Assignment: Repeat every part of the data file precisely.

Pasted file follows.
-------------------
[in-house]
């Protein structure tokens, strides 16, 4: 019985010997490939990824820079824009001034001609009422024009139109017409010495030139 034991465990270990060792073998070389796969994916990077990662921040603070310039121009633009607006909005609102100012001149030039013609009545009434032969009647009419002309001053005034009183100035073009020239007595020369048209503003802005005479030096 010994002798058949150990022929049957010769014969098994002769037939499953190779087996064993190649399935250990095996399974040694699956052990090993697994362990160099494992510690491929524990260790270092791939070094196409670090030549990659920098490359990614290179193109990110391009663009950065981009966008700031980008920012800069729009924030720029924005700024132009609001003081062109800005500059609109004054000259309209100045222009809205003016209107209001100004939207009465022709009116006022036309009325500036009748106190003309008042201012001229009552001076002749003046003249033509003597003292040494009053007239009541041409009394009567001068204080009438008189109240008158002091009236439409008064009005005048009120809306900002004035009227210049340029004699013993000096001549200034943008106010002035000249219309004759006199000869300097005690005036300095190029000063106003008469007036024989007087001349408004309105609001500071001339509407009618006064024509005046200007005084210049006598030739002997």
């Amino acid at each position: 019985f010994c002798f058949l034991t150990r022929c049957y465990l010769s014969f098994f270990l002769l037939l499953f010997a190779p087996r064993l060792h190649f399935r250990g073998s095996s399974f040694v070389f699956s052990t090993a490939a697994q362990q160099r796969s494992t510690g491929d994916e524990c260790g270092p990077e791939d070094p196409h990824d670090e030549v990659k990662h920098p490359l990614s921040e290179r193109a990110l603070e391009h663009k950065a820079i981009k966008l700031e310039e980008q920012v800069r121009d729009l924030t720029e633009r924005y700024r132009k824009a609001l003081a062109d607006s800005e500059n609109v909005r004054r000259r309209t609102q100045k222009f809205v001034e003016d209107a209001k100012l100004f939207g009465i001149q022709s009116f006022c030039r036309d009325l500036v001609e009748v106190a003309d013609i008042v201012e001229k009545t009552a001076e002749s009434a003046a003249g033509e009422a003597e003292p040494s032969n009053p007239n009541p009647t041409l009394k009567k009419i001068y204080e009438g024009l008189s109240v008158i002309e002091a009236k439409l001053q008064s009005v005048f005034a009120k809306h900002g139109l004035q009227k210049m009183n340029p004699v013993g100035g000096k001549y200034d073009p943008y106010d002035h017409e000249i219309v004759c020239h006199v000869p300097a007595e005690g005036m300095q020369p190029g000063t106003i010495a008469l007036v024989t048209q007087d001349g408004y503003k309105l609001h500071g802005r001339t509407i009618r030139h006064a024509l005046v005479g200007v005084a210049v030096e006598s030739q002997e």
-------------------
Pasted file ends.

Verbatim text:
[in-house]
């Protein structure tokens, strides 16, 4: 019985010997490939990824820079824009001034001609009422024009139109017409010495030139 034991465990270990060792073998070389796969994916990077990662921040603070310039121009633009607006909005609102100012001149030039013609009545009434032969009647009419002309001053005034009183100035073009020239007595020369048209503003802005005479030096 010994002798058949150990022929049957010769014969098994002769037939499953190779087996064993190649399935250990095996399974040694699956052990090993697994362990160099494992510690491929524990260790270092791939070094196409670090030549990659920098490359990614290179193109990110391009663009950065981009966008700031980008920012800069729009924030720029924005700024132009609001003081062109800005500059609109004054000259309209100045222009809205003016209107209001100004939207009465022709009116006022036309009325500036009748106190003309008042201012001229009552001076002749003046003249033509003597003292040494009053007239009541041409009394009567001068204080009438008189109240008158002091009236439409008064009005005048009120809306900002004035009227210049340029004699013993000096001549200034943008106010002035000249219309004759006199000869300097005690005036300095190029000063106003008469007036024989007087001349408004309105609001500071001339509407009618006064024509005046200007005084210049006598030739002997």
């Amino acid at each position: 019985f010994c002798f058949l034991t150990r022929c049957y465990l010769s014969f098994f270990l002769l037939l499953f010997a190779p087996r064993l060792h190649f399935r250990g073998s095996s399974f040694v070389f699956s052990t090993a490939a697994q362990q160099r796969s494992t510690g491929d994916e524990c260790g270092p990077e791939d070094p196409h990824d670090e030549v990659k990662h920098p490359l990614s921040e290179r193109a990110l603070e391009h663009k950065a820079i981009k966008l700031e310039e980008q920012v800069r121009d729009l924030t720029e633009r924005y700024r132009k824009a609001l003081a062109d607006s800005e500059n609109v909005r004054r000259r309209t609102q100045k222009f809205v001034e003016d209107a209001k100012l100004f939207g009465i001149q022709s009116f006022c030039r036309d009325l500036v001609e009748v106190a003309d013609i008042v201012e001229k009545t009552a001076e002749s009434a003046a003249g033509e009422a003597e003292p040494s032969n009053p007239n009541p009647t041409l009394k009567k009419i001068y204080e009438g024009l008189s109240v008158i002309e002091a009236k439409l001053q008064s009005v005048f005034a009120k809306h900002g139109l004035q009227k210049m009183n340029p004699v013993g100035g000096k001549y200034d073009p943008y106010d002035h017409e000249i219309v004759c020239h006199v000869p300097a007595e005690g005036m300095q020369p190029g000063t106003i010495a008469l007036v024989t048209q007087d001349g408004y503003k309105l609001h500071g802005r001339t509407i009618r030139h006064a024509l005046v005479g200007v005084a210049v030096e006598s030739q002997e």